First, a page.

The main passing through character is Kishan, and his interactions with Maddy, Chad, Ashley and Ned embodies the player’s curiosity for what these characters are doing. The interactions he has are more of a self-discovery journey though he is also assisting others with achieving their own goals as a way for him to feel fulfilled, rather than fixating on his own demise. It’s a clever narrative set-up to ensure that we get to experience a wide range of stories.

Other visitors to the cafe outside the main four outlined above provide fleeting moments to break up the story slightly. They occur at just the right moments to add to the overarching narrative and bounce off the main characters, but unfortunately, these characters do not have an overarching arch, despite being interesting enough that you’ll want to know more about them. Thankfully the developers have committed to DLC exploring additional characters and plot lines.

Whether you do experience this future DLC or not, though, the main point is that the universe of Necrobarista is far from barren or unlively… nor is it a passive narrative experience. Every so often you’ll be given a collection of words which you “remember”, which earn points that unlock stuff in the intermissions. It is here that the player can transverse a 3D environment, clicking on various objects that offer additional narrative exposition. For example, at one point you learn about one of the many ways that you can earn additional “time”; an underground gambling ring that Maddy exploits. A story later elaborates on the method used by Maddy to win, and the challenges she faced.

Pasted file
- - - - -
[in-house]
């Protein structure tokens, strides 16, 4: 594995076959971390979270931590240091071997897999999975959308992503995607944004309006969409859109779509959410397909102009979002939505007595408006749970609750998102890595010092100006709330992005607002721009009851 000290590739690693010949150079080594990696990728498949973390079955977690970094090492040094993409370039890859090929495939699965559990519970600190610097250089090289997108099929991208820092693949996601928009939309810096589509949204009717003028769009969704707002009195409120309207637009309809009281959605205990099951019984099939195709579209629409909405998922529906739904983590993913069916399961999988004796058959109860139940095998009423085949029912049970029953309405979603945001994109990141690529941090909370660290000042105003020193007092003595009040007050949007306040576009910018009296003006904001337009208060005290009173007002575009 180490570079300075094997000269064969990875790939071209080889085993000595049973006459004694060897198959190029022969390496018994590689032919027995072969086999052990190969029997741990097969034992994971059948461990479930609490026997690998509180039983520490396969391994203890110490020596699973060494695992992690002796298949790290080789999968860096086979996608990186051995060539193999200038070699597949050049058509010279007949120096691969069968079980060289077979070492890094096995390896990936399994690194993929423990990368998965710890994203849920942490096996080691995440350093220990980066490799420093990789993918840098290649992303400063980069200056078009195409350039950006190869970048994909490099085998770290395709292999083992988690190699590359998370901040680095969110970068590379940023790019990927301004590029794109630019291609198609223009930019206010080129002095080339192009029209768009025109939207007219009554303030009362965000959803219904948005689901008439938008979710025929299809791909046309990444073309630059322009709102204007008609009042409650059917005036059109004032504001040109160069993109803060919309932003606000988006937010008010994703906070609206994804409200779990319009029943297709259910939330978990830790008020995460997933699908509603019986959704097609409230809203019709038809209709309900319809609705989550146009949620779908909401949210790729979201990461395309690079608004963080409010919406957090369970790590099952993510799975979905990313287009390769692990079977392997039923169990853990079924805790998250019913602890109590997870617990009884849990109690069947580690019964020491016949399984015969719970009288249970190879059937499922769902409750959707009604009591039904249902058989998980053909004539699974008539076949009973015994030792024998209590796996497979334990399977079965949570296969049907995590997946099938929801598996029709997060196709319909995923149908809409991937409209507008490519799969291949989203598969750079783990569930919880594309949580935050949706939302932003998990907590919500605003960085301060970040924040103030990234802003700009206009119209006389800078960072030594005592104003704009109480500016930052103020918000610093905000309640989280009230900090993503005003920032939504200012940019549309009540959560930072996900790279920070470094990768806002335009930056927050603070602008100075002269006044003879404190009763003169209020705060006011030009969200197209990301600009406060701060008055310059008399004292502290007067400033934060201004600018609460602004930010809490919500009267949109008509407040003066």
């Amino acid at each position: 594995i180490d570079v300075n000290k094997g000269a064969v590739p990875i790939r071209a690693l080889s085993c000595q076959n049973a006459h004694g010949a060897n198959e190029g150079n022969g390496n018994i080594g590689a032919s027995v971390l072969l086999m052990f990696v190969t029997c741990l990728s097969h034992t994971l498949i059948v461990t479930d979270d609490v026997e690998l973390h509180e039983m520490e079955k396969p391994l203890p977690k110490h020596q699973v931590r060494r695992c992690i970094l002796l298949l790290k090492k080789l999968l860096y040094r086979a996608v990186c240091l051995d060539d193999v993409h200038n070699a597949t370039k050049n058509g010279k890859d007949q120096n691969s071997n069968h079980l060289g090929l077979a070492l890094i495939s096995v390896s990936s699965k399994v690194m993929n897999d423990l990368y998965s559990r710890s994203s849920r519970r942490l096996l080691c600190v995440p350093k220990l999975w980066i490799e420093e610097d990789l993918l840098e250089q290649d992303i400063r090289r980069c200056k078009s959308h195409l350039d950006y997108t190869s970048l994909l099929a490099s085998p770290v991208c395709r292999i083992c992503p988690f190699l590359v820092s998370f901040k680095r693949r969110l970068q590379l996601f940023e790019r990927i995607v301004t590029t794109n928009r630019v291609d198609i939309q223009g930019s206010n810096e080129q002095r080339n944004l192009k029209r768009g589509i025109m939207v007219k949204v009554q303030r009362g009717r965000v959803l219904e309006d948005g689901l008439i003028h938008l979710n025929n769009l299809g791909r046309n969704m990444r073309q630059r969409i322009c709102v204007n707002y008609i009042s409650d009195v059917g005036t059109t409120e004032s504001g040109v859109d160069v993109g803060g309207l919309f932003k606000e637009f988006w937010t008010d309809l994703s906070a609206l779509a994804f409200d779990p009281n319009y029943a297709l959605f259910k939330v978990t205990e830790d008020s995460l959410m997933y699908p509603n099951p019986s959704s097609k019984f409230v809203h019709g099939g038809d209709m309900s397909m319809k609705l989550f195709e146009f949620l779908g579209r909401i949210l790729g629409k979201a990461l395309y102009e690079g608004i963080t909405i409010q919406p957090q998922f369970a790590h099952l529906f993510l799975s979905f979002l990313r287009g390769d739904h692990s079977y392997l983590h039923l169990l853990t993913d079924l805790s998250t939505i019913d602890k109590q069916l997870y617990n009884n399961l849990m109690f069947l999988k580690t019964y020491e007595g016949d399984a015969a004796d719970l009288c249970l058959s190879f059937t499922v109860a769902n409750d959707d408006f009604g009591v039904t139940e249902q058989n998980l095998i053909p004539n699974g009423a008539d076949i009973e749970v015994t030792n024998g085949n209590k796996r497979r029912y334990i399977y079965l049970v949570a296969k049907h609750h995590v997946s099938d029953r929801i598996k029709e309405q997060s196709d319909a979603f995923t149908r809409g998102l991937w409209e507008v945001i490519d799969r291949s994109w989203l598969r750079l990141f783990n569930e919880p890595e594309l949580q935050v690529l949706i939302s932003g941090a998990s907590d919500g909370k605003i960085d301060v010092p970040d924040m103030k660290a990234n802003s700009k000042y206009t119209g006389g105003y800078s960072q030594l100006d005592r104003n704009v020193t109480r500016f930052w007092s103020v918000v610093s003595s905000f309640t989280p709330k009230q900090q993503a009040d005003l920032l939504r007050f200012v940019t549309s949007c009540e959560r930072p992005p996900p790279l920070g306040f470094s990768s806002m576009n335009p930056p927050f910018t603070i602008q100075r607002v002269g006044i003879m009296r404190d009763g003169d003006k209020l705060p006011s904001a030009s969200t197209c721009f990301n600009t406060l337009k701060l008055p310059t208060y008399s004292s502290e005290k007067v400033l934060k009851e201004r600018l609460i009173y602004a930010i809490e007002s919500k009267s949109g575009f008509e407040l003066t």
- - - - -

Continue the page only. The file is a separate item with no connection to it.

All of these experiences are wrapped up in a bow by the stylistic animation and lighting choices that make characters as well as environments pop. To harmonise the emotion in the story, the game features an excellent soundtrack composed by Kevin Penkin of Florence fame. The soundtrack’s techno beats that certainly fit an underground necromancy community within a cafe. But it also mellows at the right time for more serious conversations that create a feeling of intimacy between the on-screen characters. While at times the soundtrack can feel similar at times, it is utilised well enough that it makes the game feel complete.

Necrobarista is an eclectic mix of things. It’s a character-driven musing on life and death. It’s a deeply Australian story written by Australians. It’s both funny and sincere. It’s one of those games that will stay with you long after it’s done, and it’s the kind of culturally-relevant artefact that gives it value beyond its scope as an entertainment product (though it’s certainly entertaining too).

– Trent P.

The critic was supplied with a code for the purposes of this review

This is the bio under which all legacy articles are published (as in the 12,000-odd, before we moved to the new Website and platform). This is not a member of the DDNet Team. Please see the article's text for byline attribution.